<< Tag along with 50/50


Knock Offs

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Years ago, a beak-faced ex and I were looking like hares to relocate to the Bay Area, after having spent a tortoise-paced 10 months in Orange County. We were on a secret mission, one even my local parents knew nothing about, and we had approximately 36 hours (sleep included) to find and sign on an apartment. He was eager to find a place (preferably close to a local surfing hole) and sign. I was eager to find the right place and sign.

I took to Craigslist like a moth to meth (or like a moth would to meth, if moths could get their wings on it), making calls, making appointments and keeping tiny notes on less tiny lined paper about what we could see, when we could see it, what the price was, and if the landlord seemed like someone we’d want to do business with. I zeroed in on the neighborhood my ex settled in before, half-sleepy residences on the hill, half zippy bars and shops in the flats. Honestly, I wanted the life I’d dreamed for us before unemployment robbed him of his apartment right along with his self-confidence: my playing sous to his master chef, him sketching on the sun-kissed living room window seat while I typed at desk we’d share, walking to our favorite brunch spot just one-hundred forty seconds away to cover our hangovers in greasy eggs and buttery toast.

The fourth place we looked at was an apartment two buildings up from my ex’s old place. The building was identical to his old place (who knew tract-like housting existed in 1925?), right down to both having wrought-iron marquees slung above their thresholds, each named after giant birds. A pill shaped woman showed us to unit 4 – the exact same unit as his old apartment – and my ex had a cagey look in his eyes as we stepped in. With good reason: the place looked like the evil twin to his original Bay Area home.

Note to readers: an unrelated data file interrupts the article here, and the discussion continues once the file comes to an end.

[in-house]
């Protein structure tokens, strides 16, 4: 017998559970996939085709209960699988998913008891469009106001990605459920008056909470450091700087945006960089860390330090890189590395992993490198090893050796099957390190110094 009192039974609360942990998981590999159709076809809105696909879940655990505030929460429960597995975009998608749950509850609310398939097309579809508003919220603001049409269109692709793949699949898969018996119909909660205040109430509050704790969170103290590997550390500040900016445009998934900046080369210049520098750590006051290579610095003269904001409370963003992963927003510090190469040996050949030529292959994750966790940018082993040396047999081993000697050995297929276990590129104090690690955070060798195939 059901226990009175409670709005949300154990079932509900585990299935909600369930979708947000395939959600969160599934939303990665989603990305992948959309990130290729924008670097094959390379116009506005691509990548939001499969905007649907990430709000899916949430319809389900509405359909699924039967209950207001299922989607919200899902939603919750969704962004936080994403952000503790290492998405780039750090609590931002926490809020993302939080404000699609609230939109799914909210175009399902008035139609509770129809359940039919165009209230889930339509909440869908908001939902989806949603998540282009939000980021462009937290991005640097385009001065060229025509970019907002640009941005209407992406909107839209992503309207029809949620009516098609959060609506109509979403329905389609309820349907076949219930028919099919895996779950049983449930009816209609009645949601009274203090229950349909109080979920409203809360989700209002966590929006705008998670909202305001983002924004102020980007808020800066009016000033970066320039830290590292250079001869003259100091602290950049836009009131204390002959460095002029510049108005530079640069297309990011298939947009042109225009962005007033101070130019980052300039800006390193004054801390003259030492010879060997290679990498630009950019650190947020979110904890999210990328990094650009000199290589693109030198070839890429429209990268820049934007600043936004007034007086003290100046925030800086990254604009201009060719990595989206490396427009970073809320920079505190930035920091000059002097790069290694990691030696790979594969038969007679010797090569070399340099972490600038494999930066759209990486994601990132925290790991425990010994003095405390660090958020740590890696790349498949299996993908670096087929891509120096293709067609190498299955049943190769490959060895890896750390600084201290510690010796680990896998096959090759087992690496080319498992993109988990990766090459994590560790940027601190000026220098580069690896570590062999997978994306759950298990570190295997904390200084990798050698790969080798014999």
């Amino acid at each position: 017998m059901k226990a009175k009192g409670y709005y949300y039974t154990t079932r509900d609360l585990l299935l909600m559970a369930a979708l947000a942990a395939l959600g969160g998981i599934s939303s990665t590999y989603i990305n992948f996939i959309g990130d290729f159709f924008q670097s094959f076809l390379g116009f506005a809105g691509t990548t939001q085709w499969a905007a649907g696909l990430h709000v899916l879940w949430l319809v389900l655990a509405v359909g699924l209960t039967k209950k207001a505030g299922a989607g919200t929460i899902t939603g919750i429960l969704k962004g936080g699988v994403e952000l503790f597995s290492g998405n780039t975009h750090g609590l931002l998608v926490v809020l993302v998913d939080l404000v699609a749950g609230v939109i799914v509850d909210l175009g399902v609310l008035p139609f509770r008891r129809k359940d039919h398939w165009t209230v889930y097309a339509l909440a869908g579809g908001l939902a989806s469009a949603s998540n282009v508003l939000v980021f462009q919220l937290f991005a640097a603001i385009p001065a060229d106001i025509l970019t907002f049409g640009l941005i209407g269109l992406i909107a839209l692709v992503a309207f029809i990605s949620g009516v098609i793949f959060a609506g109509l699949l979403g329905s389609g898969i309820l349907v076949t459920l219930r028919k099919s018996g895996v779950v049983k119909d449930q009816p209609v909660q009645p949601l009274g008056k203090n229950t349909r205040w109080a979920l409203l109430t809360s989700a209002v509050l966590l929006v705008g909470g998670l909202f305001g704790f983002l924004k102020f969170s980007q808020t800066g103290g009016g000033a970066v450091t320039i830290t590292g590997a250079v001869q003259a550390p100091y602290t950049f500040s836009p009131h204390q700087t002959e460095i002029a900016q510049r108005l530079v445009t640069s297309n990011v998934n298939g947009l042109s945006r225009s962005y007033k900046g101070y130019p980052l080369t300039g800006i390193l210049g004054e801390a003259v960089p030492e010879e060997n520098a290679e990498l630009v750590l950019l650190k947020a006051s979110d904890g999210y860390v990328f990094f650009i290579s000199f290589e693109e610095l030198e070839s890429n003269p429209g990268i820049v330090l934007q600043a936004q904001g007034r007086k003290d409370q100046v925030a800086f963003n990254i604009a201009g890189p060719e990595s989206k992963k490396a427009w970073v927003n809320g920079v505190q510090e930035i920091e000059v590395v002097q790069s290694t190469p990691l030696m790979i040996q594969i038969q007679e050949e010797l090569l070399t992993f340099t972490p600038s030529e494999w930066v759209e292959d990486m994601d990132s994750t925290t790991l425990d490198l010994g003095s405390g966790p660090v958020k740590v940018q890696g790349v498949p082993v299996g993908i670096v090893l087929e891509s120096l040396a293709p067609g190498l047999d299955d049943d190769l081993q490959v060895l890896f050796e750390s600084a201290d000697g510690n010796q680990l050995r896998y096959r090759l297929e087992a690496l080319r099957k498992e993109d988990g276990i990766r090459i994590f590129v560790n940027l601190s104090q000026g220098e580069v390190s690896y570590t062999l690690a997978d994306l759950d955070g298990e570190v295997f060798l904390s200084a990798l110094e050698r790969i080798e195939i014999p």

Cheap, thin, puce carpet covered the floors instead of shiny hardwood. The glass panes of the kitchen door had been sealed over with sloppily painted wood. The kitchen itself looked like a toddler had been the artistic director of where appliances should go, and no one had questioned his authority (the fridge only opened all the way if you opened a cabinet, first). My ex stepped out before even getting to the bedroom, though I ventured on, aghast at crummy (and crumby – no idea how that was possible) blinds, a seedy shower instead of a historic clawfoot tub, and what would politely would be called “mood lighting” which would be code for “never cleaned light fixtures caked in grime.”

I am so sorry, I said to him as we got back in his pick up truck. I stared at the bicycle sticker he had on the rear window as I continued. I had no idea.

His thin lips curled inward like folding origami to a grimace and he looked down at his lap.

Alicia, he said. I don’t want the life I had here before. That was a life before you, before us. I want something different. Something new. Something ours

I hadn’t wanted to move to southern California. He hadn’t wanted to leave. The compromises we’d make for one another was one of the ways to ensure there was an “us” in the middle of individual wants. Against anything I’d imagined for myself, we signed on an expensive loft we could barely afford downtown, in the absolute middle of everything: Riots for Oscar Grant, shrieking drunk men and women, wheezing public transit. 800 square feet, 18 foot ceilings, modern and concrete. We built a stage, did live figure-drawing events, held parties that always managed to go slightly wild.

I loved every minute of it. And it made me realize I often didn’t know what I would love until I did.

I mention all this because it reminds me of dating. I think when we’re trying to get over someone, (or even when we’re over them), it’s easy to wind up hoping to find who we had before. Maybe if their name rhymes, their features are as sharp, they also work with their hands, they live in the same zip code, or also love to surf, we think, I‘ll be able to re-create the life I wanted to have before. And because of that desire, it’s easy to wind up realizing you’re with well, maybe not an evil twin, but a knock off: one who would have been fine on their own, had you not been all too ready to compare them. But you were, so you’re mostly just frustrated they aren’t who you wanted them to be. The same features don’t equal the same sorts of kisses, and the same hobbies don’t equal the same level of familiarity. The same name doesn’t cross-stitch you together.

One (of many) steps we take to break patterns is to look them squarely in the face and recognize them. And I think once we do that, we can find something – or someone – else to love.  



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